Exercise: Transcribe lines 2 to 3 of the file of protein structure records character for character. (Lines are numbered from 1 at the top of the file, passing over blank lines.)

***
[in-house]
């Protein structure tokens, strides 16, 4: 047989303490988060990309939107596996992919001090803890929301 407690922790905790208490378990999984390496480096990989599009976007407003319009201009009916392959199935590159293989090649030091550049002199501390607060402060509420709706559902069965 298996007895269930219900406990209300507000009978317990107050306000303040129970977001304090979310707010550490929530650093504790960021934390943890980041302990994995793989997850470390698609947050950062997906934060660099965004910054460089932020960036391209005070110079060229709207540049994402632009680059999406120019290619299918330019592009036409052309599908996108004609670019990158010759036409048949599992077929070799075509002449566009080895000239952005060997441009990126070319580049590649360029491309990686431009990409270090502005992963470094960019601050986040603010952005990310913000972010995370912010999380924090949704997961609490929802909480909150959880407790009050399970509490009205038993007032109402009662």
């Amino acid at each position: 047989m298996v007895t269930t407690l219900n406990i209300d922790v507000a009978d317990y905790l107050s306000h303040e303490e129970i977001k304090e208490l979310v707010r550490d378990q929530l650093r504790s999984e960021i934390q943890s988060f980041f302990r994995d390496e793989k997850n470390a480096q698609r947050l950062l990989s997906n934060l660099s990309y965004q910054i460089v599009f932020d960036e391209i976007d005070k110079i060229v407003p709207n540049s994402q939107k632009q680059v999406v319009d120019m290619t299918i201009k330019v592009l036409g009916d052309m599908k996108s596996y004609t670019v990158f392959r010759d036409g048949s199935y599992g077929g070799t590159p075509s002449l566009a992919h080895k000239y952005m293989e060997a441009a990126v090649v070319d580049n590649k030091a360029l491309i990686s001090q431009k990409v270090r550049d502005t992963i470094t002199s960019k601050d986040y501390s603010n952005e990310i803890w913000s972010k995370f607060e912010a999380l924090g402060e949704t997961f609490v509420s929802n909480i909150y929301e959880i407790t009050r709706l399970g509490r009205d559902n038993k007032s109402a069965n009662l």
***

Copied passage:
């Protein structure tokens, strides 16, 4: 047989303490988060990309939107596996992919001090803890929301 407690922790905790208490378990999984390496480096990989599009976007407003319009201009009916392959199935590159293989090649030091550049002199501390607060402060509420709706559902069965 298996007895269930219900406990209300507000009978317990107050306000303040129970977001304090979310707010550490929530650093504790960021934390943890980041302990994995793989997850470390698609947050950062997906934060660099965004910054460089932020960036391209005070110079060229709207540049994402632009680059999406120019290619299918330019592009036409052309599908996108004609670019990158010759036409048949599992077929070799075509002449566009080895000239952005060997441009990126070319580049590649360029491309990686431009990409270090502005992963470094960019601050986040603010952005990310913000972010995370912010999380924090949704997961609490929802909480909150959880407790009050399970509490009205038993007032109402009662």
């Amino acid at each position: 047989m298996v007895t269930t407690l219900n406990i209300d922790v507000a009978d317990y905790l107050s306000h303040e303490e129970i977001k304090e208490l979310v707010r550490d378990q929530l650093r504790s999984e960021i934390q943890s988060f980041f302990r994995d390496e793989k997850n470390a480096q698609r947050l950062l990989s997906n934060l660099s990309y965004q910054i460089v599009f932020d960036e391209i976007d005070k110079i060229v407003p709207n540049s994402q939107k632009q680059v999406v319009d120019m290619t299918i201009k330019v592009l036409g009916d052309m599908k996108s596996y004609t670019v990158f392959r010759d036409g048949s199935y599992g077929g070799t590159p075509s002449l566009a992919h080895k000239y952005m293989e060997a441009a990126v090649v070319d580049n590649k030091a360029l491309i990686s001090q431009k990409v270090r550049d502005t992963i470094t002199s960019k601050d986040y501390s603010n952005e990310i803890w913000s972010k995370f607060e912010a999380l924090g402060e949704t997961f609490v509420s929802n909480i909150y929301e959880i407790t009050r709706l399970g509490r009205d559902n038993k007032s109402a069965n009662l």